01/09/2014 01:40 EST | Updated 03/11/2014 05:59 EDT

Rail Safety Needs Government Enforcement Not 'Luck,' Mulcair Says


Federal Opposition Leader Tom Mulcair criticized previous governments for allowing rail companies to police their own safety and called on Ottawa to take a more active role in doing that job.

"We shouldn't have to rely on our luck to protect us," he said, referring to the latest train derailment, which occurred Tuesday near the village of Plaster Rock, N.B. No one was hurt.

Mulcair said municipalities must be warned when trains carrying hazardous materials are going through their communities.

To do that, he added, the Conservative government must work with municipalities. But he said the government doesn't know how to work with them.

Mulcair pointed out transportation of crude oil by rail and pipeline can be done safely but it needs to be done right.

He suggested the government follow the American lead and introduce a new generation of tanker rail cars that would replace the inadequate Dot 111 cars. He also said new braking systems are needed.

But most importantly, Mulcair said the government needs to make sure all of this is happening.

"Put in place the requirements and enforce them on behalf of the public," he said. "The time for excuses is over. Now is the time to act."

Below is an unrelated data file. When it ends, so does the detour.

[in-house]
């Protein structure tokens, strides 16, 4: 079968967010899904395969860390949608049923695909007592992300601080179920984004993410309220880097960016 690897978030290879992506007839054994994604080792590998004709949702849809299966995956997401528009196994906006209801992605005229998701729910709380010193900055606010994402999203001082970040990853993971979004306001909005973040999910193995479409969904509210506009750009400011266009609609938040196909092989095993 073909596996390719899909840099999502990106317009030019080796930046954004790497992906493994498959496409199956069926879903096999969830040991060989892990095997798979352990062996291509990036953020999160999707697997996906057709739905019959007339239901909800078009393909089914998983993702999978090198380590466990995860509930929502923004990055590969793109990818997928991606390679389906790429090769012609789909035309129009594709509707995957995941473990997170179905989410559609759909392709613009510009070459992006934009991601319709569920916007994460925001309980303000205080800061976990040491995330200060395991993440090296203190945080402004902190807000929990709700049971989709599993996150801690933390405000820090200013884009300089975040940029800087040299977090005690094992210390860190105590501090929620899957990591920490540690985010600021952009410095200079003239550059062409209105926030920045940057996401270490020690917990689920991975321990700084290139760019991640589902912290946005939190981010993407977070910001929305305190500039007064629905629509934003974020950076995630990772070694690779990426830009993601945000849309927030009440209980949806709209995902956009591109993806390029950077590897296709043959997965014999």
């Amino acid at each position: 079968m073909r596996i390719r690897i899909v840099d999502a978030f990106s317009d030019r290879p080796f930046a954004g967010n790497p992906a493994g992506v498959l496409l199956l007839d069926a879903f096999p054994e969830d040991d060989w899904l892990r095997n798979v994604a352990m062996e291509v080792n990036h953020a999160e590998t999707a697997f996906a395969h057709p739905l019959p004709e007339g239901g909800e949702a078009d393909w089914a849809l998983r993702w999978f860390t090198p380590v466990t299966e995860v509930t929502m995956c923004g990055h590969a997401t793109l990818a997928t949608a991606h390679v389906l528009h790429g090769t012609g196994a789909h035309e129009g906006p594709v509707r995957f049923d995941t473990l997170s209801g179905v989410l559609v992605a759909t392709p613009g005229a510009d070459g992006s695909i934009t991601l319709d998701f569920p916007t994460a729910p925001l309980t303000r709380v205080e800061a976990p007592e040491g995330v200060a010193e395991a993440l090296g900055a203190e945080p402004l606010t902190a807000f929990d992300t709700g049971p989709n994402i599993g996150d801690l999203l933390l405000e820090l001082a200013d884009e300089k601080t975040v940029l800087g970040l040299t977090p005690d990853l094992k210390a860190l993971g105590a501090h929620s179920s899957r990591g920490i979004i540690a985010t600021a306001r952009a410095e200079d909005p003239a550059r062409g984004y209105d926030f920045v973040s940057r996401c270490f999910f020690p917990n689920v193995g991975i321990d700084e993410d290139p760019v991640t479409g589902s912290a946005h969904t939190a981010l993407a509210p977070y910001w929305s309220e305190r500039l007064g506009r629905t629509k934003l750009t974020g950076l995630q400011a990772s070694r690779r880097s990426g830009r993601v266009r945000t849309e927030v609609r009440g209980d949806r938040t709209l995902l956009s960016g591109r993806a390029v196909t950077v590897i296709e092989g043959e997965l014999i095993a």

The cause of the New Brunswick derailment has yet to be determined, but fire from exploding fuel tankers is becoming an uncomfortably familiar scene.

On July 6 last year, a freight train carrying fuel tanks loaded with crude oil from the Bakken field in North Dakota rolled out of control into the centre of Lac Mégantic, Que. The ensuing explosions and fire destroyed the downtown and killed 47 people.

In October, an explosive derailment happened near Gainford, Alta. About 100 people were forced to leave their homes.

And on Dec. 30, a series of train cars carrying Bakken crude oil exploded outside Casselton, N.D., when they went off the tracks.

Two and a half weeks after the Lac-Megantic derailment, Transport Canada issued an emergency directive requiring two operators to be on all trains with tank cars carrying dangerous materials. It also prohibited similar trains from being left unattended on main lines.

The emergency directive expired at the end of 2013, but was renewed on Jan. 1 for all rail companies that are not members of the Railway Association of Canada. That's because the RAC submitted new operating rules in November. Non-RAC members have until March to do the same.

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